What is Whole Foods Hiding? Portland activists detained by police, banned from all stores
By Ana Hurwitz
Mei Hua was barely clinging to life when she was rescued.
She is a hen whose name means "beautiful flower.” At the time of her rescue, Mei suffered traumatic head injuries, could not stand on her own two feet, was struggling to breathe, paralyzed from fear and helplessness, and only survived by eating the excrement that covered her while she was locked inside of a Whole Foods farm. Because of what she has endured, Mei has slowly had to relearn how to eat and how to walk.
This Whole Foods farm is a "humane" (humane-certified) farm where all chickens are "cage-free." It enjoys the approval of animal welfare non-profits like the Humane Society and ASPCA.
"Humane" is a word often understood as synonymous with compassionate. Yet the truth is that the living conditions on Whole Foods's "humane" farms, if inflicted unto any of us or our loved ones, would be considered crimes against humanity.
Animal abuse is not uncommon among humane farms, as a recent investigation into a Los Angeles Foster Farms shows. Whole Foods's animal welfare certification permits the slicing off of hens' beaks with hot razors as the company makes billions of dollars from selling murdered animal bodies— bodies of animals like Mei, who just want to live— and calling it compassion.
Earlier this year, an open investigation by the international animal rights network Direct Action Everywhere revealed the horrific conditions in which animals used by Whole Foods are forced to live. The investigation was part of a targeted campaign called "It's Not Food, It's Violence," which aims to expose to the public the realities of (so-called) humane farming.
Since the campaign started, an entire activist chapter in New Haven, Connecticut has been banned from all Whole Foods stores. Sixteen nonviolent demonstrators in Glastonbury, Connecticut were banned. Activists in Tucson, Arizona were served with citations and banned. Several people have been arrested for leafleting.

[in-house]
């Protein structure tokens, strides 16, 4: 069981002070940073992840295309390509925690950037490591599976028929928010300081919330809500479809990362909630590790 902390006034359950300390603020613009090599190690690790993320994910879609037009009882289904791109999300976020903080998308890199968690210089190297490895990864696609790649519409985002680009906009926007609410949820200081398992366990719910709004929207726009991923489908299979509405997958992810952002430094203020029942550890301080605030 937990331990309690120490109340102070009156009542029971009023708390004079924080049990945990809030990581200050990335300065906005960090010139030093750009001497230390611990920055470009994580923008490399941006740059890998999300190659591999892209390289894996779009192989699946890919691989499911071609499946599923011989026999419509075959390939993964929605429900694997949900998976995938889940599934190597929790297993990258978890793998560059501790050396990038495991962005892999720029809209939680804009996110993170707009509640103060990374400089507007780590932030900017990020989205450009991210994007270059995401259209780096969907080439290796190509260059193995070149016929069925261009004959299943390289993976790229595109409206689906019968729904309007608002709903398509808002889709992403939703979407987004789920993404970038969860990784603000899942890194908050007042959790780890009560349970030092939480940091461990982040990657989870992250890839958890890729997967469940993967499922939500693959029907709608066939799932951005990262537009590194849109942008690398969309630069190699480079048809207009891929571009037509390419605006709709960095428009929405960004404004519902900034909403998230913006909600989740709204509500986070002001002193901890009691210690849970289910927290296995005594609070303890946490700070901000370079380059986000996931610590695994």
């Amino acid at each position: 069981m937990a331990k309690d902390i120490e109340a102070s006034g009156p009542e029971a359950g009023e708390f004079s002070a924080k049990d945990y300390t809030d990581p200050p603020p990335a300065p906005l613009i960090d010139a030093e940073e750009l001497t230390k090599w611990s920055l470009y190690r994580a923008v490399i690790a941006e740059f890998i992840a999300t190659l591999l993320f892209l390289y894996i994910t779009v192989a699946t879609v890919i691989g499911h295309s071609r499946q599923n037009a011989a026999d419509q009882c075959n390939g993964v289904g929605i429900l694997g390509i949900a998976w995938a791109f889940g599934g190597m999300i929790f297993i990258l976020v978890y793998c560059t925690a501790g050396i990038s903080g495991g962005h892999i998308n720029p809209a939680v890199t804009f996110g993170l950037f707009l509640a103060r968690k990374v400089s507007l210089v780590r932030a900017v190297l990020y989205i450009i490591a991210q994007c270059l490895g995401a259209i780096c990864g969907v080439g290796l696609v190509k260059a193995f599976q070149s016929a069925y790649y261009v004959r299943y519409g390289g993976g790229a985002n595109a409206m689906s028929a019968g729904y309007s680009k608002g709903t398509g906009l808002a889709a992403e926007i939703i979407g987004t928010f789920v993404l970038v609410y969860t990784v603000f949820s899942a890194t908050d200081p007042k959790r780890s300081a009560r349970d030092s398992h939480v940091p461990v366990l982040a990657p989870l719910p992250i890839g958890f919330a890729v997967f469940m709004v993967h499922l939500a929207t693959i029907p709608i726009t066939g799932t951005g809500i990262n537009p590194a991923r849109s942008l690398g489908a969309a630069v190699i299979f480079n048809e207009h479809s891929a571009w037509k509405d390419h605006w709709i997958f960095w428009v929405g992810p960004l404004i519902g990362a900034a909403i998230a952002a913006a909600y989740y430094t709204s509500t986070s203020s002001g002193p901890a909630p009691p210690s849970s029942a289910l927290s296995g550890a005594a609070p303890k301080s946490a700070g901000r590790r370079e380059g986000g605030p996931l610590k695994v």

Now two activists in Portland, Oregon were detained by police, threatened with arrest as well as possible criminal charges, and banned from all Whole Foods stores. Portland activists were also banned from all Safeway stores just days later, for speaking out against animal abuse (Safeway has a similar “humane” animal welfare certification program).
Police were called at a Whole Foods market in Portland after animal rights activists staged a nonviolent protest inside the store with a message of animal liberation, carrying bullhorns and disseminating vegan leaflets. The Day of Action was coordinated with at least forty-four cities across the world. One activist declared, "We are all animals!" as another held a photograph of a (“veal”) calf on a farm and said: "It is time we live our ethics! It is time we widen our circle of compassion!"
So, what is Whole Foods hiding? These places are supposedly open to the public. Yet Whole Foods is clearly willing to use the police as its own armed security force, to protect its profits from the ways this campaign is exposing the blood on their hands. But for all of its guns and money, this international campaign is armed with something even stronger: the truth.
Ana Hurwitz is an organizer with Direct Action Everywhere Portland. She is a Jewish white and visibly disabled woman. She has been active with various revolutionary organizations and is a volunteer with Food Not Bombs in Portland, Oregon. Formerly, she was an organizer with an animal liberation group in Portland, contributor to Sister Species Solidarity, and and an anti-domestic violence and sex worker advocate.